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Kindur Founder and CEO Rhian Horgan

Robo Advisor Kindur Monetizes Previously Internal Feature, Adds Human Advisors

Being a completely automated robo advisor isn't easy these days, at least if Kindur's most recent moves are any indicator.

In a sign of the challenges facing pure-technology, no-human digital advising, Kindur is expanding its business strategy with the announcement of a subscription service for baby boomers nearing, or already in, retirement. Called SmartDraw, the direct-to-consumer tax-efficient drawdown service is a deconstruction of a feature already included in the digital advice platform launched earlier this year. It comes with three pricing tiers, two of which provide at least one “planning session” with a remote human advisor.

The move to monetize the technology, which guides users in tax-efficiently drawing down funds from multiple retirement accounts, comes on the heels of Kindur moving from digital-only to human-assisted advice in recent months.

The moves signal strategy changes at the firm, which launched in April as a technology for do-it-yourselfers entering retirement. “There’s a large group of users … trying to figure it out themselves,” said CEO and founder Rhian Horgan, at the time. It’s now looking like Horgan underestimated the need for human advisors at Kindur—and may have overestimated users’ appetite for retirement-focused digital asset management.

The firm “officially” added a financial advisor to its payroll over the summer and now counts three licensed advisors, one of whom is a CFP, said Horgan. “When we started seeing the questions the customers were asking, it became clear that we needed to have a licensed financial advisor on the team,” she explained. The advisors were added alongside the staff of customer service professionals in place when the firm opened for business.

Just as the personnel of the firm has grown, so too has the need to make features like SmartDraw available to more users, said Horgan. The new feature doesn’t require that Kindur manages users’ assets. Instead, it provides service tiers ranging from a “monthly step-by-step plan” for users withdrawing money from multiple retirement accounts to “quarterly one-hour retirement planning sessions” with a remotely located human advisor.

It’s “the natural extension of this super powerful technology that we’re building,” added Horgan.

Effectively, SmartDraw opens up a new monetization front: Users can pay for the guidance of the feature but decline asset management, or they can turn over a minimum of $10,000 to Kindur at an annual fee of 50 basis points (an annual fee of $50, assuming the account value doesn’t fluctuate) and get the same information. The lowest tier of SmartDraw costs $99 per year, while on the high end the service costs $299 annually.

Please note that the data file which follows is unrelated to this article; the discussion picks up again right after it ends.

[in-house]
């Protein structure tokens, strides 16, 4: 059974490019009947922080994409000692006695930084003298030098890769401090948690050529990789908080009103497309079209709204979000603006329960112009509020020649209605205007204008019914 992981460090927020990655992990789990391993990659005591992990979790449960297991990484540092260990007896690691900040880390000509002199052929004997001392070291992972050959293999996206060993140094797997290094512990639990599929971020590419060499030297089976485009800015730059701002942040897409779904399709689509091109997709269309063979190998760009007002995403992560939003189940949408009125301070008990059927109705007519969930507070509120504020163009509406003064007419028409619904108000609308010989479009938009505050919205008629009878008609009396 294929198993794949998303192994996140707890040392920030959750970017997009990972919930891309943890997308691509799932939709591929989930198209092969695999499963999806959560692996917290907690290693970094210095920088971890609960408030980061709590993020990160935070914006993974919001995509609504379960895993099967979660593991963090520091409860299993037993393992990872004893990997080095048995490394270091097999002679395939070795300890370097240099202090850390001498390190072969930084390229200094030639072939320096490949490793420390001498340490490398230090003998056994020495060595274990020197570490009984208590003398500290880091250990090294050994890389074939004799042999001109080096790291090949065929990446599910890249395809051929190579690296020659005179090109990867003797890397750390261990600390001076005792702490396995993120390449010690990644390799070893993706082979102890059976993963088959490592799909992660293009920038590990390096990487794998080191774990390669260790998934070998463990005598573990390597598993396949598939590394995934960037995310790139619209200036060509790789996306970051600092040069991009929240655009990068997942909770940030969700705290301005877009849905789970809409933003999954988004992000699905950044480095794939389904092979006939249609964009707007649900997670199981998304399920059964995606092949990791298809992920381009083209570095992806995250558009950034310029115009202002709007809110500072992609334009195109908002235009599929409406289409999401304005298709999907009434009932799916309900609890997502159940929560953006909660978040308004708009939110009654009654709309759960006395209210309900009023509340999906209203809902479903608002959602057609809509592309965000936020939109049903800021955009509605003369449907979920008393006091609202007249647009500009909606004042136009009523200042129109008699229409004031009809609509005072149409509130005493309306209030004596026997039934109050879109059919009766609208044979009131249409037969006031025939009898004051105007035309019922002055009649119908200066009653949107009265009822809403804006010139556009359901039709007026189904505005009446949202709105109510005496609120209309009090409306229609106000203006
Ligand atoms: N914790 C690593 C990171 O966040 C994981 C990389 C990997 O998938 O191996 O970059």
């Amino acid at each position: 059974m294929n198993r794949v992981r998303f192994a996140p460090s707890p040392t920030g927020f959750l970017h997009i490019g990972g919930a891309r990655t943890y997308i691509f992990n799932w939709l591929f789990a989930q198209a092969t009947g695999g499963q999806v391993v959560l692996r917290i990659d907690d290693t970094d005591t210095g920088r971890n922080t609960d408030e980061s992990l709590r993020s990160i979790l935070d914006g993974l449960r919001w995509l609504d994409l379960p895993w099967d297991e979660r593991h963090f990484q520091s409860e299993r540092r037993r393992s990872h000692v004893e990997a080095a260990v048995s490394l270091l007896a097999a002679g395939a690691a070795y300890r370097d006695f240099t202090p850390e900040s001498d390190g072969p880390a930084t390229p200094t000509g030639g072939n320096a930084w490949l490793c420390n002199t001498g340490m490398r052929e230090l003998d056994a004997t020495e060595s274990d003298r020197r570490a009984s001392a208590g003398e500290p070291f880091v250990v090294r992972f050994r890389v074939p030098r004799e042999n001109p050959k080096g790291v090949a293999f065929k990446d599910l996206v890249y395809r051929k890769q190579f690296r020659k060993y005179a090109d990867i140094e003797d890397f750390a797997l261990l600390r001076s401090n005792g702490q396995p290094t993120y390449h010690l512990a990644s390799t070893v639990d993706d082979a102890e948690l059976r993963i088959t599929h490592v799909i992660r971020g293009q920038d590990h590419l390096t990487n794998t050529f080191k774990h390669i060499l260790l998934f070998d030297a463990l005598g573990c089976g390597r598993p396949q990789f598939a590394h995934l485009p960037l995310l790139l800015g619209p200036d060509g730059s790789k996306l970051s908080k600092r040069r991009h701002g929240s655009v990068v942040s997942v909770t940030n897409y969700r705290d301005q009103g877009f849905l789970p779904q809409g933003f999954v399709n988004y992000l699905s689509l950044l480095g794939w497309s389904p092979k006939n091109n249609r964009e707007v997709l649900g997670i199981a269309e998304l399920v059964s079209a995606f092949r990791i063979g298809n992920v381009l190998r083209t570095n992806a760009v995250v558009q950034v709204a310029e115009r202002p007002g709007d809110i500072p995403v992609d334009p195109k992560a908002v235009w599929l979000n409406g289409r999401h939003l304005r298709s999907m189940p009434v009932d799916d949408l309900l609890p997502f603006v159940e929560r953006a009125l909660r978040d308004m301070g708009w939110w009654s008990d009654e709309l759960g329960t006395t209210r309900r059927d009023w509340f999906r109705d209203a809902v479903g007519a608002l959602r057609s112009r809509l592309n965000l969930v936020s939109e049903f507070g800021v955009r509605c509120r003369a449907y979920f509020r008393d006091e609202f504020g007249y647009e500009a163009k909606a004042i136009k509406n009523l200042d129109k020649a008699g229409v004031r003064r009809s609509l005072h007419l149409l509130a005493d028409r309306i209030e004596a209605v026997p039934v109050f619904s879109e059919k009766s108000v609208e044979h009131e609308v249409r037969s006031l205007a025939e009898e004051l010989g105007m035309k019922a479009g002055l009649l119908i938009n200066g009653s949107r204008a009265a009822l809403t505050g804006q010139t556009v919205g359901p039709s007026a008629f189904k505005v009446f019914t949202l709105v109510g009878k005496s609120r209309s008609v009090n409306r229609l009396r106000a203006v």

The changes in business strategy at Kindur, with a move from offering a stand-alone digital service to bringing on human advisors and monetizing intellectual property, could hint at problems in the new firm. With behemoths like Vanguard piloting new automated advice platform or so-called robo products and the challenges of scale claiming its latest victim in the closure of Pacific Life’s SRI-aligned Swell, being a robo isn’t easy. New robos need to be measuring assets under management “in the billions” within five years of launch to be profitable, said David Goldstone, research analyst at BackEnd Benchmarking when evaluating the demise of Swell.

Meanwhile, the number of users actually on Kindur isn’t clear. “We have 10,000 retirees that have either built plans or interacted with our retirement tools,” said Horgan. The firm offers basic retirement plans, a “Social Security Optimizer” and other projections free of charge.

Horgan also declined to provide an update to the firm’s AUM, which currently sit at just $50,500 when excluding the $25 million being managed for one or more insurance companies, according to the most recent regulatory filings. There are just five accounts listed.

“The number [of dollars of assets under management] is higher than that, but we don't have a public number,” said Horgan. The most recent filing was October 1, 2019, but assets under management don’t have to be updated with every new regulatory filing.

One of Kindur’s early investors, Alexa von Tobel’s venture capital firm, Inspired Capital, is standing by its investment. “The team at Kindur, through their [sic] introduction of SmartDraw, is empowering more consumers to stay on track with their retirement and boosting their savings to last longer,” said Mark Batsiyan, partner at Inspired Capital and board member for Kindur, in an email provided to “Without the right tools, stressful, high-consequence decisions can be a monthly occurrence for retirees trying to figure out where to pull money from to cover their expenses.” Inspired Capital added $1 million to Kindur’s Series A funding round earlier this year.

Despite the headwinds, Horgan is upbeat. “We understand that money movement often takes time and people want to think about where their assets are held,” she said. “The subscription service is about giving more retirees access to smart withdrawal services.”

“We have built the technology to allow us to give holistic advice whether or not the customer has all the assets with us,” she added.

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